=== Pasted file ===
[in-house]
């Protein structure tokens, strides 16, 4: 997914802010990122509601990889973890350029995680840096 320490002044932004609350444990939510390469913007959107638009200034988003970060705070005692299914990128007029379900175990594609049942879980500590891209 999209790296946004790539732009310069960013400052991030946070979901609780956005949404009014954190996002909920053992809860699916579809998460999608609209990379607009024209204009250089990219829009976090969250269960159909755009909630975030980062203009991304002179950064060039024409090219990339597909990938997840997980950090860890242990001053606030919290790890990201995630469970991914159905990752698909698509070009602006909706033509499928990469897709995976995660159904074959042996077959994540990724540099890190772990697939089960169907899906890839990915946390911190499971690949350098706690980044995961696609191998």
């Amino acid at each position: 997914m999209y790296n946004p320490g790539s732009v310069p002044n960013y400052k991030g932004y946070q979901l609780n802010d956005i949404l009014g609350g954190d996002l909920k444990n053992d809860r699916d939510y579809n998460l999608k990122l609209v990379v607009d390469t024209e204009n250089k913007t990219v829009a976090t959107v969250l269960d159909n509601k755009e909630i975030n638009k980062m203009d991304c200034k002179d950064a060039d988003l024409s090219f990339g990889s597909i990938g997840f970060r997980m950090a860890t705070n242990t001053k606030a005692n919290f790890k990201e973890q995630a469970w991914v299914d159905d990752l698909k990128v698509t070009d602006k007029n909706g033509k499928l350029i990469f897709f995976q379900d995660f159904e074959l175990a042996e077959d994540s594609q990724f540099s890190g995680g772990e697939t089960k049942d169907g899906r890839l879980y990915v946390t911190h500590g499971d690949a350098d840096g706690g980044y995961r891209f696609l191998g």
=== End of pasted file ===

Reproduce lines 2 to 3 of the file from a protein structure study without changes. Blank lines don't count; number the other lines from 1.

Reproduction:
């Protein structure tokens, strides 16, 4: 997914802010990122509601990889973890350029995680840096 320490002044932004609350444990939510390469913007959107638009200034988003970060705070005692299914990128007029379900175990594609049942879980500590891209 999209790296946004790539732009310069960013400052991030946070979901609780956005949404009014954190996002909920053992809860699916579809998460999608609209990379607009024209204009250089990219829009976090969250269960159909755009909630975030980062203009991304002179950064060039024409090219990339597909990938997840997980950090860890242990001053606030919290790890990201995630469970991914159905990752698909698509070009602006909706033509499928990469897709995976995660159904074959042996077959994540990724540099890190772990697939089960169907899906890839990915946390911190499971690949350098706690980044995961696609191998």
């Amino acid at each position: 997914m999209y790296n946004p320490g790539s732009v310069p002044n960013y400052k991030g932004y946070q979901l609780n802010d956005i949404l009014g609350g954190d996002l909920k444990n053992d809860r699916d939510y579809n998460l999608k990122l609209v990379v607009d390469t024209e204009n250089k913007t990219v829009a976090t959107v969250l269960d159909n509601k755009e909630i975030n638009k980062m203009d991304c200034k002179d950064a060039d988003l024409s090219f990339g990889s597909i990938g997840f970060r997980m950090a860890t705070n242990t001053k606030a005692n919290f790890k990201e973890q995630a469970w991914v299914d159905d990752l698909k990128v698509t070009d602006k007029n909706g033509k499928l350029i990469f897709f995976q379900d995660f159904e074959l175990a042996e077959d994540s594609q990724f540099s890190g995680g772990e697939t089960k049942d169907g899906r890839l879980y990915v946390t911190h500590g499971d690949a350098d840096g706690g980044y995961r891209f696609l191998g």